23rd March 2017
By Andrew Knorpel, Partner, Head of Employment.
Mental health was very much a hidden condition, with few people admitting that they suffer from it and resources for treating it being limited. Over the last few years, not only has discussion been far more open, but the Government has brought mental health towards the top of its agenda in November 2016 within its “Improving Lives” Green Paper aiming to put mental and physical health on an equal footing. In January 2017, the Prime Minister also announced a review into managing mental health issues in the workplace, co-chaired by the CEO of MIND.
The outcome of a survey last year by Business in the Community was published in their Mental Health at Work Report 2016. Some headlines included:
As discussed at our Cobham seminar earlier this week (which we will be repeating in Croydon in May 2017), employers need to “get talking about mental health” and this was the slogan for Time to Talk Day on 2 February 2017. Employers need to understand mental health issues in the first place, before they can support their staff, adopt the appropriate procedures, communicate effectively and prevent problems arising.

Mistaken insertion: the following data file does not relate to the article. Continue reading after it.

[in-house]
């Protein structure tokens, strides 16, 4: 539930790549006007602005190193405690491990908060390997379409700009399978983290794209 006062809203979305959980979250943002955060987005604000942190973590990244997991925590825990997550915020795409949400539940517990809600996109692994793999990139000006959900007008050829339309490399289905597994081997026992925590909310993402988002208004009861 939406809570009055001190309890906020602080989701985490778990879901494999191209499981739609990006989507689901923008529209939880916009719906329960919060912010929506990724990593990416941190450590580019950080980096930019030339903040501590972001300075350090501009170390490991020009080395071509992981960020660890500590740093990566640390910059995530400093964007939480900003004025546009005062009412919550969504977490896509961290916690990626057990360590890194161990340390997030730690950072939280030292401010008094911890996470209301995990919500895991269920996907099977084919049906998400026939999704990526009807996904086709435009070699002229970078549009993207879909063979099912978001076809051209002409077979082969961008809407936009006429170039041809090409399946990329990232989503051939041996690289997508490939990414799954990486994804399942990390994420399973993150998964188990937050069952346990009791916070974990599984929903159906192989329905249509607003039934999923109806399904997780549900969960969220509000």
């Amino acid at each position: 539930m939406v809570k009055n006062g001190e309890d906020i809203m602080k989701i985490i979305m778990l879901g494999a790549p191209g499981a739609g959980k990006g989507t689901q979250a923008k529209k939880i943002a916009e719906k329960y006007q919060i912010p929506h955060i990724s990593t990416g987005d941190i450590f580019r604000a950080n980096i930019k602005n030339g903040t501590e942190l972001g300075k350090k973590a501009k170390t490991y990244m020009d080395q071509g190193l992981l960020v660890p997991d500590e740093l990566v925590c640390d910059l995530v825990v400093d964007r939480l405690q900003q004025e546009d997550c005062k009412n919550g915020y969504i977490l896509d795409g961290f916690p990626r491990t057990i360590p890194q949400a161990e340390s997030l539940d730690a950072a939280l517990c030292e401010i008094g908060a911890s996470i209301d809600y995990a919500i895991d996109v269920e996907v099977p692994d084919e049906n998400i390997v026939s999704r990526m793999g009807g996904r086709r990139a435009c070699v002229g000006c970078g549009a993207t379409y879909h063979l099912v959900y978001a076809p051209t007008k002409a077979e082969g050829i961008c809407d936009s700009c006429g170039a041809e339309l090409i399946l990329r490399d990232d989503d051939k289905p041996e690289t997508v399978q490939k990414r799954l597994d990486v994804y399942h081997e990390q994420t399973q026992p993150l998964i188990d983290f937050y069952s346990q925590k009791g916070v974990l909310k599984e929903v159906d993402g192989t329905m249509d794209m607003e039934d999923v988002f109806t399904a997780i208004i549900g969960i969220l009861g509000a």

As part of offering support, employers may wish to train their line managers in mental health and MHFA England teaches people how to identify, understand and help a person who may be developing a mental health issue.
Of course, having an understanding of mental health also helps to ensure that you stay on the right side of the legal line when it comes to disability discrimination where ignorance of a mental health condition will not necessarily be a legitimate excuse.
The contents of this update are intended as guidance for readers. It can be no substitute for specific advice. Consequently we cannot accept responsibility for this information, errors or matters affected by subsequent changes in the law, or the content of any website referred to in this update. © Mundays LLP 2017.
Andrew Knorpel serves a number of recent developments across a variety of areas in employment law and practice
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